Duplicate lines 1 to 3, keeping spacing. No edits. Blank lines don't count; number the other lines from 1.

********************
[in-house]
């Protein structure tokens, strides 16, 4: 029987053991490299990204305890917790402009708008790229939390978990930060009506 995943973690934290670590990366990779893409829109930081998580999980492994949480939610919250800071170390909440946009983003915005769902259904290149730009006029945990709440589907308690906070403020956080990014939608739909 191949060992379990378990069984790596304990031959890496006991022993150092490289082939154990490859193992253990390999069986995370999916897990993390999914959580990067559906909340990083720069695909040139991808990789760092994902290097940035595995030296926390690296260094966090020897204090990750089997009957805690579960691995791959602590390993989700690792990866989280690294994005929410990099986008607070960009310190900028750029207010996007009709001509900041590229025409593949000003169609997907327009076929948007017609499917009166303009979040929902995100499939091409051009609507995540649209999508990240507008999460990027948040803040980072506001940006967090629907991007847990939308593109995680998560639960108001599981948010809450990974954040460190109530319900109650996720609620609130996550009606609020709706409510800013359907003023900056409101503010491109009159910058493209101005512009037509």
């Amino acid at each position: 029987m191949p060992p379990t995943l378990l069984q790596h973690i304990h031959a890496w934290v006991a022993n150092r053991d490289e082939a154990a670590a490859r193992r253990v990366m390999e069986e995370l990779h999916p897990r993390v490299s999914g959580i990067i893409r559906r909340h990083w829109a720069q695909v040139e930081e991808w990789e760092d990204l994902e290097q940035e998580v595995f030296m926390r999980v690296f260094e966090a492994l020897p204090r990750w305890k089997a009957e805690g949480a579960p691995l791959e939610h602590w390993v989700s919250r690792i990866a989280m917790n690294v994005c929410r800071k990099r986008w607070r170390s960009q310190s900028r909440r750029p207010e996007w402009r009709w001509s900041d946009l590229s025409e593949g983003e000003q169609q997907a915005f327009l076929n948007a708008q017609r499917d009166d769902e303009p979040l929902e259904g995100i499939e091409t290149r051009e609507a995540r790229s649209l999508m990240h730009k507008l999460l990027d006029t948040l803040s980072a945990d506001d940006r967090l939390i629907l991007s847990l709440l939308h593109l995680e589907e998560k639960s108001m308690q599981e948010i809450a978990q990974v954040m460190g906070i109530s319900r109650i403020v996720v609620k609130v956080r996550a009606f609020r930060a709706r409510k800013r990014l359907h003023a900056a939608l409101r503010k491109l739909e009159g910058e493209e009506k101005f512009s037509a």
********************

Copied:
[in-house]
């Protein structure tokens, strides 16, 4: 029987053991490299990204305890917790402009708008790229939390978990930060009506 995943973690934290670590990366990779893409829109930081998580999980492994949480939610919250800071170390909440946009983003915005769902259904290149730009006029945990709440589907308690906070403020956080990014939608739909 191949060992379990378990069984790596304990031959890496006991022993150092490289082939154990490859193992253990390999069986995370999916897990993390999914959580990067559906909340990083720069695909040139991808990789760092994902290097940035595995030296926390690296260094966090020897204090990750089997009957805690579960691995791959602590390993989700690792990866989280690294994005929410990099986008607070960009310190900028750029207010996007009709001509900041590229025409593949000003169609997907327009076929948007017609499917009166303009979040929902995100499939091409051009609507995540649209999508990240507008999460990027948040803040980072506001940006967090629907991007847990939308593109995680998560639960108001599981948010809450990974954040460190109530319900109650996720609620609130996550009606609020709706409510800013359907003023900056409101503010491109009159910058493209101005512009037509």
């Amino acid at each position: 029987m191949p060992p379990t995943l378990l069984q790596h973690i304990h031959a890496w934290v006991a022993n150092r053991d490289e082939a154990a670590a490859r193992r253990v990366m390999e069986e995370l990779h999916p897990r993390v490299s999914g959580i990067i893409r559906r909340h990083w829109a720069q695909v040139e930081e991808w990789e760092d990204l994902e290097q940035e998580v595995f030296m926390r999980v690296f260094e966090a492994l020897p204090r990750w305890k089997a009957e805690g949480a579960p691995l791959e939610h602590w390993v989700s919250r690792i990866a989280m917790n690294v994005c929410r800071k990099r986008w607070r170390s960009q310190s900028r909440r750029p207010e996007w402009r009709w001509s900041d946009l590229s025409e593949g983003e000003q169609q997907a915005f327009l076929n948007a708008q017609r499917d009166d769902e303009p979040l929902e259904g995100i499939e091409t290149r051009e609507a995540r790229s649209l999508m990240h730009k507008l999460l990027d006029t948040l803040s980072a945990d506001d940006r967090l939390i629907l991007s847990l709440l939308h593109l995680e589907e998560k639960s108001m308690q599981e948010i809450a978990q990974v954040m460190g906070i109530s319900r109650i403020v996720v609620k609130v956080r996550a009606f609020r930060a709706r409510k800013r990014l359907h003023a900056a939608l409101r503010k491109l739909e009159g910058e493209e009506k101005f512009s037509a």